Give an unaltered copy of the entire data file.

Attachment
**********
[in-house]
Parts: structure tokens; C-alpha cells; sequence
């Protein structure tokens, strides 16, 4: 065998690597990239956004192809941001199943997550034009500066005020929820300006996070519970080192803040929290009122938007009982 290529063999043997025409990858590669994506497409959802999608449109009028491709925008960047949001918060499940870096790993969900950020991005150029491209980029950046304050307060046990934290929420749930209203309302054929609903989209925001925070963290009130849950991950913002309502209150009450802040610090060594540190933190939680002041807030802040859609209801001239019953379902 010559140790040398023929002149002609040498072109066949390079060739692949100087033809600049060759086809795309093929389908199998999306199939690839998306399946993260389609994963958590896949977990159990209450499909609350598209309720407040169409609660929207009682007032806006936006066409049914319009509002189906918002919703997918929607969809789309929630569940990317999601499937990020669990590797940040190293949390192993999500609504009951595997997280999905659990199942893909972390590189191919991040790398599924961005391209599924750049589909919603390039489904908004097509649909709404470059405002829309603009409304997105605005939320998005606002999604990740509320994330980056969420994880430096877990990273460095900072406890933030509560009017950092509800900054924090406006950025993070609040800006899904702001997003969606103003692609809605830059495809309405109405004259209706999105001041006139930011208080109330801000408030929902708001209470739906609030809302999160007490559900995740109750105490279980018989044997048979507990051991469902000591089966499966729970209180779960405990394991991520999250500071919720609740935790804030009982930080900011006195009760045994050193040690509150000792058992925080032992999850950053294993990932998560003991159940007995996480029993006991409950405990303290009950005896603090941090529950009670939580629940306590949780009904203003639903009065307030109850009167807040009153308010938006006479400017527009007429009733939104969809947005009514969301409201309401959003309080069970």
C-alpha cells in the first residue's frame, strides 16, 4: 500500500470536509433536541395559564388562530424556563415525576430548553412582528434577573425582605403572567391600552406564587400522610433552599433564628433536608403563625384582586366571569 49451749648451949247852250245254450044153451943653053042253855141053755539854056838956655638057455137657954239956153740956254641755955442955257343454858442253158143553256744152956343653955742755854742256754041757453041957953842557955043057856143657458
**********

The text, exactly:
[in-house]
Parts: structure tokens; C-alpha cells; sequence
């Protein structure tokens, strides 16, 4: 065998690597990239956004192809941001199943997550034009500066005020929820300006996070519970080192803040929290009122938007009982 290529063999043997025409990858590669994506497409959802999608449109009028491709925008960047949001918060499940870096790993969900950020991005150029491209980029950046304050307060046990934290929420749930209203309302054929609903989209925001925070963290009130849950991950913002309502209150009450802040610090060594540190933190939680002041807030802040859609209801001239019953379902 010559140790040398023929002149002609040498072109066949390079060739692949100087033809600049060759086809795309093929389908199998999306199939690839998306399946993260389609994963958590896949977990159990209450499909609350598209309720407040169409609660929207009682007032806006936006066409049914319009509002189906918002919703997918929607969809789309929630569940990317999601499937990020669990590797940040190293949390192993999500609504009951595997997280999905659990199942893909972390590189191919991040790398599924961005391209599924750049589909919603390039489904908004097509649909709404470059405002829309603009409304997105605005939320998005606002999604990740509320994330980056969420994880430096877990990273460095900072406890933030509560009017950092509800900054924090406006950025993070609040800006899904702001997003969606103003692609809605830059495809309405109405004259209706999105001041006139930011208080109330801000408030929902708001209470739906609030809302999160007490559900995740109750105490279980018989044997048979507990051991469902000591089966499966729970209180779960405990394991991520999250500071919720609740935790804030009982930080900011006195009760045994050193040690509150000792058992925080032992999850950053294993990932998560003991159940007995996480029993006991409950405990303290009950005896603090941090529950009670939580629940306590949780009904203003639903009065307030109850009167807040009153308010938006006479400017527009007429009733939104969809947005009514969301409201309401959003309080069970």
C-alpha cells in the first residue's frame, strides 16, 4: 500500500470536509433536541395559564388562530424556563415525576430548553412582528434577573425582605403572567391600552406564587400522610433552599433564628433536608403563625384582586366571569 49451749648451949247852250245254450044153451943653053042253855141053755539854056838956655638057455137657954239956153740956254641755955442955257343454858442253158143553256744152956343653955742755854742256754041757453041957953842557955043057856143657458